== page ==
Killing Me Slowly

A leopardess who learned how to dance. And read.
The Goddess Test - Aimee Carter So how could we possibly go wrong with a book about a girl who must face a series of challenges administered by the all-powerful bastards themselves to win her immortality? It'd be like a teenage version of the Labors of Hercules, right?

Wrong. So, so wrong. This isn't like the Labors of Hercules, this is Twilight with Greek gods instead of vampires. If you ever wondered what would happen if Twilight borrowed Wicked Lovely's concept and then took everything good out of that and replaced it with more Twilight and tortured Greek gods (in name only), well, HURRAY, you don't have to wonder anymore, because what would happen is The Goddess Test.

That is NOT a good thing. And yes, this is gonna be a long one. Beware unmarked spoilers.

Let's start with something easy, though. Like the plot. The idea is that Hades (who in this book has taken on the significantly less intimidating moniker of Henry) has been without a queen so long that his department has started under-performing, so "the Council" (a weirdly unnecessary euphemism for "the Olympians") decrees that he needs to find a co-ruler/wife and get his shit together yesterday, or they're going to let Hermes replace him. I shit you not.

Anyway, with the help of his BFF Demeter (yeah, they're buds, and believe me, we'll get to that) Hades Henry has spent like a century "interviewing" random girls for the position of wife/Queen of the Underworld. Unfortunately, he can't just close his eyes and point, there are rules, okay. She has to a) willingly give up half a year to prepare for the role and face a series of seven tests, administered by the Olympians Council, and b) agree to spend at least the winter months of every year for the rest of her immortal life ruling the Underworld by Henry's side.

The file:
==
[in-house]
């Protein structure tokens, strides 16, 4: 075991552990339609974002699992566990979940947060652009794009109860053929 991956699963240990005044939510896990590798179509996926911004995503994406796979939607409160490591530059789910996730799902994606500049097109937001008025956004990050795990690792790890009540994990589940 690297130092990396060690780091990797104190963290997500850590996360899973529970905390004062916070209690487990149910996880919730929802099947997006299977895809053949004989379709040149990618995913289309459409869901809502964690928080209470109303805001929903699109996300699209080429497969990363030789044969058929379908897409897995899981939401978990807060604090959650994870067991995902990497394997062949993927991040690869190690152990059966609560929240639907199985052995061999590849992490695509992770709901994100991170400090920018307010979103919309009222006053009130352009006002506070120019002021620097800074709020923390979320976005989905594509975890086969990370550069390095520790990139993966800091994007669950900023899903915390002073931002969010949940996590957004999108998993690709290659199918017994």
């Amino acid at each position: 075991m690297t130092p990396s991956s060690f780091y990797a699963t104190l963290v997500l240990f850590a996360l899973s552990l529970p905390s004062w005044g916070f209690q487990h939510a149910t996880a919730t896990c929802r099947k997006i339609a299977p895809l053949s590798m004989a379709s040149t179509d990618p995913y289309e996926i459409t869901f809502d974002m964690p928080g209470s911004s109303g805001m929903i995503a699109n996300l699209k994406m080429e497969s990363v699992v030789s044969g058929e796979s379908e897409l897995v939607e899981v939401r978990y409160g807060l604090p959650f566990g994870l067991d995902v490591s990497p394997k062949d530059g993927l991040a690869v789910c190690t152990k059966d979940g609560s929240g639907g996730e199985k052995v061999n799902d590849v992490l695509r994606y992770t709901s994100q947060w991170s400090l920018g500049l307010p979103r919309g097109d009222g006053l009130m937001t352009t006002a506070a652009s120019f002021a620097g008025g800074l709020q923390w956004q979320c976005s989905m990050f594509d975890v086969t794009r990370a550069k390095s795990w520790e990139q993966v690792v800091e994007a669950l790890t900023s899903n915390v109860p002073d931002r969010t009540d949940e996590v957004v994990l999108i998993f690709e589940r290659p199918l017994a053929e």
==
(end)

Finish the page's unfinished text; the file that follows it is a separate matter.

If he doesn't find a suitable bride by the deadline, Henry will lose his job, and since that is literally the reason he exists, he'll eventually lose his life as well. The trouble is that someone doesn't want Henry to succeed, and has been stealthily dispatching all the candidates who don't quit or go insane. This makes Henry sadface and emo, and in our prologue - taking place just after the death of yet another potential queen - he's given up and resigned himself to failure. Luckily for him, Demeter is not so easily put out, and she convinces him to let her use one last ~mysterious~ trick up her sleeve to find Henry another girl. Cut to twenty years later, and enter our heroine, Kate, the final candidate and Henry's last hope.

Like I said, it's an awesome idea, and we loved it when it was Wicked Lovely. Unfortunately, everything WL did right, The Goddess Test does wrong. The reasoning Carter uses to get Kate to accept Henry's offer in the first place rings false, and the ruse the Olympians concoct to set the whole thing in motion is...elaborate at best, a cop-out at worst. Plus, there's not a whole lot of action. The flap summary touts "seven tests" that Kate must pass, but the adventure and wit and Herculean challenges I was expecting to read about were a no-show...

Read more at You're Killing.Us.

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